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Now that we’re a couple of months into physical distancing, is anyone getting cabin fever yet? My daughter reminded me of the Muppets song about cabin fever (check it out on YouTube) and claimed that she’s officially going insane – like the Muppets in the song. With that proclamation, we decided as a family that if we’re going to experience cabin fever, and lose our marbles, we’d rather do it at our actual cabin – our cottage.

I’m quite sure that, despite this pandemic, cottage owners everywhere will eventually be making their way to their summer retreats. Last week, I shared the six questions that every cottage owner needs to answer. I then addressed the first three questions. Today, I want to deal with the fourth: the rules for sharing the cottage.

What are the rules for sharing?

I have found that the best way to set out the ground rules for sharing the cottage is to have a Cottage Agreement in place. This will help to avoid misunderstandings, and can set the stage for effectively sharing the vacation property among family members for many years. Your heirs should provide input into what the agreement says, since they’ll have to live with it when you’re gone. Here are the key issues the agreement should address:

Using the cottage: Consider whether everyone will be allowed to use the cottage at the same time, or whether each person will have exclusive use at certain times. One family I know divides the summer into weeks and gives each of the three siblings an equal number of weeks, with two weeks earmarked for all of them to be there together if they want.

Guests at the cottage: Will family members be able to bring guests along during their exclusive weeks? What about the weeks that are shared with each other? Discuss whether guests can be at the cottage alone, or whether family members should always be present. Finally, can family members rent out the cottage during their exclusive weeks, or will the family agree to rent out certain weeks to generate some income to defray costs?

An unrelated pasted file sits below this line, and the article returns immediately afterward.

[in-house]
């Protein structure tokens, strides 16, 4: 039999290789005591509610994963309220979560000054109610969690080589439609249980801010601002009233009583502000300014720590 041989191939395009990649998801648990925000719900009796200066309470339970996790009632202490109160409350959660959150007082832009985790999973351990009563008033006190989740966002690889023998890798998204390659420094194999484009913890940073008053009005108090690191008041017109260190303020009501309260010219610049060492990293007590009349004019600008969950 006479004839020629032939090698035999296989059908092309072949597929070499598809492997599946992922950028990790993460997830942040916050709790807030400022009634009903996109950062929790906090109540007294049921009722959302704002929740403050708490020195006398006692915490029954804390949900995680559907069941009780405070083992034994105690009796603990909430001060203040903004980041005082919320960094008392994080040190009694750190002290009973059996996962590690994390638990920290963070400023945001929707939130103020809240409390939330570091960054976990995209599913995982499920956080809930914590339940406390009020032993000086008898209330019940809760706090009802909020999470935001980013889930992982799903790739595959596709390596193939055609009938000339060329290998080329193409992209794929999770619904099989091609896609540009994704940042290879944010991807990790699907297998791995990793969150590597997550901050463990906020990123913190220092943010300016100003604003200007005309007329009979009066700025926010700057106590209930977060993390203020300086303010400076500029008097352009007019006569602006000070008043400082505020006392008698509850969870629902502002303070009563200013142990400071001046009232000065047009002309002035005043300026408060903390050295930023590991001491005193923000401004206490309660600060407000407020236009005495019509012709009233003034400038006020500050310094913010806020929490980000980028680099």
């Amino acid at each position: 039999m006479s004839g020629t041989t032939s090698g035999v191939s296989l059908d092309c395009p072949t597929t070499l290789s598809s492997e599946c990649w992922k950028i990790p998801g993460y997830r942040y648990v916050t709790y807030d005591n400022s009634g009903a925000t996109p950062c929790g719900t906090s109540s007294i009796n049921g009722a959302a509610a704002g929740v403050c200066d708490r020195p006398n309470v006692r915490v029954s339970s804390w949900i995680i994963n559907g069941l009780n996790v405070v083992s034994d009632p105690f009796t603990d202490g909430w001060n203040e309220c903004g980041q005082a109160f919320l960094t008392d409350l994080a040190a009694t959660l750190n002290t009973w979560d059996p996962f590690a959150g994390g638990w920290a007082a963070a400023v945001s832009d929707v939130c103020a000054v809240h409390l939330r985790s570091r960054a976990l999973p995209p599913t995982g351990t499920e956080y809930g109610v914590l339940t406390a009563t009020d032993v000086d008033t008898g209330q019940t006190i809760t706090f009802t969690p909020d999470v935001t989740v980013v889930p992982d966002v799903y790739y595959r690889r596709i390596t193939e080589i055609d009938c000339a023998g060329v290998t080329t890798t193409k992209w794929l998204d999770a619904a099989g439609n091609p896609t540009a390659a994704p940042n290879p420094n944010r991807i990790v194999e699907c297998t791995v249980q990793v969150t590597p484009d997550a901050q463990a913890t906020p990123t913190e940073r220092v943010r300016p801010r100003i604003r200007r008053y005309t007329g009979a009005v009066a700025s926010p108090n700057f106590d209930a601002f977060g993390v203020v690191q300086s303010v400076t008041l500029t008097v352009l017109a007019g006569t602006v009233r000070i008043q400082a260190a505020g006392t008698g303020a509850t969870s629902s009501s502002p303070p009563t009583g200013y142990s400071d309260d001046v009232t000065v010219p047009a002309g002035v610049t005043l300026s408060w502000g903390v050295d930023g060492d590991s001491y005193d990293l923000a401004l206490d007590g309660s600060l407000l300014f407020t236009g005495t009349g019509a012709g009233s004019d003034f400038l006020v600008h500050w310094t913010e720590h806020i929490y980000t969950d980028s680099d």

Sharing the costs: How will you divide the costs of upkeep? No problem if each family member has the means and is willing to contribute equally to cover costs. But this is rarely the case. You could tie financial contributions to how frequently each family member uses the cottage, or agree that some may do more labour at the cottage in lieu of financial contributions. Sometimes parents will buy an insurance policy to help fund the costs once they’re gone. In any event, it’s a good idea, if possible, to create a “reserve fund” to which everyone contributes annually, to fund major repairs when they become necessary.

Paying the bills: It’s one thing to agree on how much each family member will contribute, but it’s another to decide who will pay the bills. Someone will need to make sure that property taxes, utilities and suppliers are paid.

Physical labour required: Be sure to agree on who will cut the grass, rake the leaves in the fall, clean up the beachfront, put the dock in the water, look after the landscaping, clean out the shed and look after the other tasks that need doing.

General rules of use: While you’d think that families might fight over the big issues, I’ve seen more families go at it over things like the mess left behind by a sibling, failing to put gas in the boat after using it all weekend, leaving rotting food in the fridge, or other similar things. Putting your “Rules of Use” in the Cottage Agreement is a good idea.

Succession planning: Will each owner of the cottage have the right to leave his or her share to a spouse (who might remarry later), or should the share go to the kids of the deceased? What will you do if one person wants to sell his or her share? Many agreements will state that each owner gives up the right to force a sale of the property, but provides a right of first refusal to the other owners to buy the share of the departing owner, with some reasonable payment formula. If the others can’t afford to buy it, perhaps they can have a veto over who might become a co-owner, or the place can be sold.

Decisions about the cottage: How will you make decisions related to the cottage? A “majority rules” approach can work well for most issues, but major decisions (such as selling, or making major improvements) might require unanimity. Mediation could be required if folks simply can’t agree.

In any event, it’s a great idea to meet once each year to talk about the cottage and review the Cottage Agreement.

Tim Cestnick, FCPA, FCA, CPA(IL), CFP, TEP, is an author, and co-founder and CEO of Our Family Office Inc. He can be reached at